All that, and there’s only this?Let us all pause for a good laugh. Even you Whiny Orange people in Austin have to agree this is really funny.Well, enough already on what the Aggies should do with Johnny B Bad come Saturday. The easy answer came from the school and the NCAA on Wednesday.Start him in the second half against Rice.I’d also add that Texas A&M should put both the football and a Sharpie in the hands of Mr. Manziel. Between snaps, let him sign about 10 game balls, then auction them off at Kyle Field, postgame.And the money raised — at least, oh, 10 thou, don’t you figure — goes to …?The family of freshman wide receiver teammate Ricky Seals-Jones.Unless, that is, Johnny Football is still in the market for trendy rims on his new Mercedes.See, despite a wild off-season and an interesting week involving Johnny, I never thought, as previously written several times, the Aggies had a serious dilemma, despite the national and statewide media hysteria.The announcement that came Wednesday said Manziel was suspended for the first half of the season opener for violating an obscure and hypocritical NCAA rule. Wow. The first half. That’s a killer.The case is now closed unless additional information comes to light. But if Johnny really made small change from autograph brokers, with the figure generally considered to be around $15 thousand (I certainly don’t doubt he did) then Manziel probably sold himself extremely short.Consider this new information provided by Yahoo! Sports’ Dan Wetzel, who has an advance copy of a new book called The System: The Glory and the Scandal of Big-Time College Football.Seals-Jones, a Texas high school product, was considered one of the top recruits in the country six months ago, and after committing to Texas, flipped over to the Aggies.The book’s authors, Armen Keteyian and Jeff Benedict, write that the Seals-Jones family, from Sealy, received an alleged offer from a Top 20 program, not A&M, for the following:An upfront $300,000 in cash, use of a luxury suite during football season, eight season tickets and $1,000 a month for Ricky and $500 for the family.The book’s authors contacted Seals-Jones’ father, Chester. He said it wasn’t true. What was true, however, was the offers for Ricky’s signature on a national letter of intent grew as high as $600,000. The dad claims one SEC school and one ACC school promised to double the original $300,000 offer.If, as the family says, Ricky signed with Texas A&M for “NO” money, some Johnny Football autograph footballs on Saturday would allow Aggie Nation to show some financial appreciation to the Sealy-Jones group.And if Ricky was turning down that kind of money to attend A&M strictly for room and board, let us hope he’s a business major in College Station. Gawd knows, the kid needs some business education.Look, the book’s authors in this case have strong reputations in the sports world, and Wetzel has always covered the seamy side of college football as well as, or better than, anyone in the country.While the Johnny Football ongoing adventure was obviously well worth a full investigation by the NCAA, the allegations from the Seals-Jones family in this new book illustrate the game has a seamy side, and then has a real seamy side.That’s the way it’s been forever. That’s the way it’s going to be forever, despite the efforts of the NCAA.But when it came to the Aggies’ issue here and now — to play or not play Johnny Football on Saturday — I was going with the obvious answer.Play him. Keep playing him.Now, with the agreement between the school and the NCAA, they can play Johnny after the Fightin’ Texas Aggie Band wraps up.Boosters or coaches at A&M were not being accused of doing anything illegal. There was no institutional responsibility alleged, so a postseason bans or probation wasn’t on the agenda. Johnny should have played, regardless.Then again, school officials were smart on Wednesday. When the NCAA is already lining up in your corner, don’t be poking or pushing those investigators. Accept the ha-ha “first-half suspension” and gratefully move on.We can assume the NCAA investigators, in a nearly six-hour interview Sunday with Manziel, believed Johnny when he told them he took no money from the autograph brokers. I’d love to have heard Johnny’s explanation on that.We can also assume, as previously written, the NCAA had no desire to take down the face of college football. Johnny is worth too much money to the national TV networks, the same networks that funnel jillions into college football.Like clockwork, within 15 minutes of the “first-half” ruling on Manziel, I heard Wednesday from a representative of the Dez Bryant camp. That guy was fuming.It’s no secret Dez’s advisers are considering a lawsuit against the NCAA following his eight-game suspension in 2009 to end Bryant’s college career at Oklahoma State.Dez’s crime? Lying to NCAA investigators about having lunch with Deion Sanders, whom the NCAA apparently thought was a “runner” for an agent.Bryant’s camp, it was explained again Wednesday, wished no ill will toward Manziel. Its anger in the Johnny Football case, and in many other cases, is the NCAA hand slaps for violators in comparison to the hammer that fell on Dez.Overall, the NCAA going real, real light on Johnny Football was no surprise. The most interesting story from Wednesday was the allegations in the Ricky Seals-Jones recruiting war of last fall and winter.Tell me again. Ricky actually turned down that much money? Randy Galloway can be heard 3-6 p.m. weekdays on Galloway & Co. on ESPN/103.3 FM.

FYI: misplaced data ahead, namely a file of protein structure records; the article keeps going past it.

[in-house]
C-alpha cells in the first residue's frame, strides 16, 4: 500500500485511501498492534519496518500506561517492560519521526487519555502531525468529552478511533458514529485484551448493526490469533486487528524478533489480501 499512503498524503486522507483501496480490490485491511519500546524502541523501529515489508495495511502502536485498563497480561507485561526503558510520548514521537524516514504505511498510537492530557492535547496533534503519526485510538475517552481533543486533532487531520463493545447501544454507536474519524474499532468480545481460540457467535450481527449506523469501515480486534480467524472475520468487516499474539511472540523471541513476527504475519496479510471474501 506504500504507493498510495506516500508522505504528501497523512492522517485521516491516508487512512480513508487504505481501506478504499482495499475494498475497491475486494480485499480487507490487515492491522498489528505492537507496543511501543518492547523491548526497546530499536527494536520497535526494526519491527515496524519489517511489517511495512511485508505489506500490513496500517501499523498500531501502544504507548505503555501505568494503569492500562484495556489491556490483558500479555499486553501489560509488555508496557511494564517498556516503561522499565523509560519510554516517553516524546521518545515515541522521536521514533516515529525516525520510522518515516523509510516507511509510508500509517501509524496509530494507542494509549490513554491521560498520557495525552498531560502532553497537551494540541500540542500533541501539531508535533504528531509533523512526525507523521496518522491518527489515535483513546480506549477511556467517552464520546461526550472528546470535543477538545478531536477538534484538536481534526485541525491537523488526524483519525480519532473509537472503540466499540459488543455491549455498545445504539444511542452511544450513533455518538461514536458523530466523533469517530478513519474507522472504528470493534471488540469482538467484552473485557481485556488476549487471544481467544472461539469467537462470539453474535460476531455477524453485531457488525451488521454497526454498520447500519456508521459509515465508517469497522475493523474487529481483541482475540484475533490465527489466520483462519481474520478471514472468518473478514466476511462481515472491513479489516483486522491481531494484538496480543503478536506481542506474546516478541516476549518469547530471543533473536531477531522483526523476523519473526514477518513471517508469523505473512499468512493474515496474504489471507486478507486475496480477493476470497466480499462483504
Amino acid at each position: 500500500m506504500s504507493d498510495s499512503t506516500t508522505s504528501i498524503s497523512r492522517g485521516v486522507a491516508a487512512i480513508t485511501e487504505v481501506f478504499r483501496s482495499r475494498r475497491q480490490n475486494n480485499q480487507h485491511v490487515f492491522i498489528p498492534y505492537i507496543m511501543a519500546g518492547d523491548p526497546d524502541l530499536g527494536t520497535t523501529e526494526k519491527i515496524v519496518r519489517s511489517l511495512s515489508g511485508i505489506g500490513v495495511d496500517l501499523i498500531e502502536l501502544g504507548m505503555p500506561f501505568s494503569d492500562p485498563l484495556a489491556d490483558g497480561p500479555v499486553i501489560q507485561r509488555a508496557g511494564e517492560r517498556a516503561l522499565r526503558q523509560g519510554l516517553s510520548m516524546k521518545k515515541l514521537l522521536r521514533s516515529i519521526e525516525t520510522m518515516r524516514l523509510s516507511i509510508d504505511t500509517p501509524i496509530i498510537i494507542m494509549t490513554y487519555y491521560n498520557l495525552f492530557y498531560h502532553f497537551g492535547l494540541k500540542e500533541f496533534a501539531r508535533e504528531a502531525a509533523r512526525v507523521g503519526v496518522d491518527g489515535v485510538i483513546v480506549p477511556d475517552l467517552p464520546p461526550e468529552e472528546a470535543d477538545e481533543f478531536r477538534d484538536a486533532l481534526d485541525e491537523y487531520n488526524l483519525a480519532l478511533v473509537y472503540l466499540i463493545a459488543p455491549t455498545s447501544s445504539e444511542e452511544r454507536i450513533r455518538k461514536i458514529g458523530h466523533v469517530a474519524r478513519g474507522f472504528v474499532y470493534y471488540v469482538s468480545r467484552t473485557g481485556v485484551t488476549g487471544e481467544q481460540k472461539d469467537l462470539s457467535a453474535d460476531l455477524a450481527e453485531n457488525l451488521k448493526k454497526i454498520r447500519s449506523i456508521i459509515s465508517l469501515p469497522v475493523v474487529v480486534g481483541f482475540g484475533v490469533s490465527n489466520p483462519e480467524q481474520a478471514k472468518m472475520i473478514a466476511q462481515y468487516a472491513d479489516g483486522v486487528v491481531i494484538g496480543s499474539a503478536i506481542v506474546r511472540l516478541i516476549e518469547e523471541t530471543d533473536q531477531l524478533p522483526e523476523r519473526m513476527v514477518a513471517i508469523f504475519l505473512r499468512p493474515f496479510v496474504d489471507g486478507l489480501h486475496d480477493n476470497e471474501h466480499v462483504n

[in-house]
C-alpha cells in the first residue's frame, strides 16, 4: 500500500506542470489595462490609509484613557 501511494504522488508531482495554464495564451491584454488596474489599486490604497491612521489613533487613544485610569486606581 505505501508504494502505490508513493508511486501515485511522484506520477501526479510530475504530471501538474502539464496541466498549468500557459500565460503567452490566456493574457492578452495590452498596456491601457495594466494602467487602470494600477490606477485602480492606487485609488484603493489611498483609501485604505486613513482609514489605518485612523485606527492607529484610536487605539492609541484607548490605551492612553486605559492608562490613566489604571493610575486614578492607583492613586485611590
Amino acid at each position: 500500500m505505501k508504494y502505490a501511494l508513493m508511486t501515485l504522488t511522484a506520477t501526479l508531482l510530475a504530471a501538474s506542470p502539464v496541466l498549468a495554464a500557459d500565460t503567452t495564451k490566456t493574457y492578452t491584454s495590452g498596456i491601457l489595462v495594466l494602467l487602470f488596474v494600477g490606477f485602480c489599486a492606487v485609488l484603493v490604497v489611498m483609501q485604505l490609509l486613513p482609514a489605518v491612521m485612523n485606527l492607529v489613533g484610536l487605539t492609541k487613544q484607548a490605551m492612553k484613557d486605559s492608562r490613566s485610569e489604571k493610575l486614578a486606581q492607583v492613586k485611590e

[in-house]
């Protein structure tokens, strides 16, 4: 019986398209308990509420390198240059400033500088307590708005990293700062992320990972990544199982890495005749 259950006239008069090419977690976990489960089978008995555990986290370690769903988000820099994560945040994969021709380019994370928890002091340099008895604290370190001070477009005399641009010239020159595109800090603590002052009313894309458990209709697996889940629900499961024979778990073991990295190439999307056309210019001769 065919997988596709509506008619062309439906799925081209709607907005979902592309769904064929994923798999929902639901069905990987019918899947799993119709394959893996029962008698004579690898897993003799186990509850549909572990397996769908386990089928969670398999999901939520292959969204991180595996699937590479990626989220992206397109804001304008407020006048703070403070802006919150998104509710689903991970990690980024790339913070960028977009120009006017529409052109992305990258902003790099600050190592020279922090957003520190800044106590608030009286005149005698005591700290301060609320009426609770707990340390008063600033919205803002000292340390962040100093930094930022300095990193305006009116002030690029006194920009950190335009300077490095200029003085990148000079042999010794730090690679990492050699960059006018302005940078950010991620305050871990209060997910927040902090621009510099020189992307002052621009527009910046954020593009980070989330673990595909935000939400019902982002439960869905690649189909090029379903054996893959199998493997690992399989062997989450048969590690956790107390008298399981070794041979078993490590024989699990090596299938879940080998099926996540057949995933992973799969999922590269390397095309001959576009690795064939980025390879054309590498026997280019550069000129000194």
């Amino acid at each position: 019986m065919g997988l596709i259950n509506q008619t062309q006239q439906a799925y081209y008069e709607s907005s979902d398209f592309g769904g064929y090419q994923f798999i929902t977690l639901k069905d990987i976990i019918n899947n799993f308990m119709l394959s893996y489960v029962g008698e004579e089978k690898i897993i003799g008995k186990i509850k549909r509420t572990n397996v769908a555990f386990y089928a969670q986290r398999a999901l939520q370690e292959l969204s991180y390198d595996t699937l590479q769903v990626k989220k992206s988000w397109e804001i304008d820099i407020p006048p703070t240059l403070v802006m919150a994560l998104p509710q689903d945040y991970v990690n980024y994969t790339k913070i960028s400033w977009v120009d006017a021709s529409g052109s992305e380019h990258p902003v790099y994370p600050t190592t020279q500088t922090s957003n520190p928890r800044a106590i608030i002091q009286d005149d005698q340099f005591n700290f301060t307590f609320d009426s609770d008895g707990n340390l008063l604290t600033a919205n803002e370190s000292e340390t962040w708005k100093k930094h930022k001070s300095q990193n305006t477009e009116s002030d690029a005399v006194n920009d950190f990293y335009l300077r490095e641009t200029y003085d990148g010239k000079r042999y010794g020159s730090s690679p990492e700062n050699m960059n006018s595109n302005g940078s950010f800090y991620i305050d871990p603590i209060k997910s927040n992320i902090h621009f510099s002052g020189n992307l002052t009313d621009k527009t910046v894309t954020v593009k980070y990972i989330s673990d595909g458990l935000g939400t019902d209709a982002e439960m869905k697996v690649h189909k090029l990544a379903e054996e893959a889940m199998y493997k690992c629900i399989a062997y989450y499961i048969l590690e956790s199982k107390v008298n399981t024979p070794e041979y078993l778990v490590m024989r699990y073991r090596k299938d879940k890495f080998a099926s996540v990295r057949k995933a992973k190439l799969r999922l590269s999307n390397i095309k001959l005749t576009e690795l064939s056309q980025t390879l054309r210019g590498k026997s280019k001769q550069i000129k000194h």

Randy Galloway, 817-390-7697 Twitter: @sportsdfw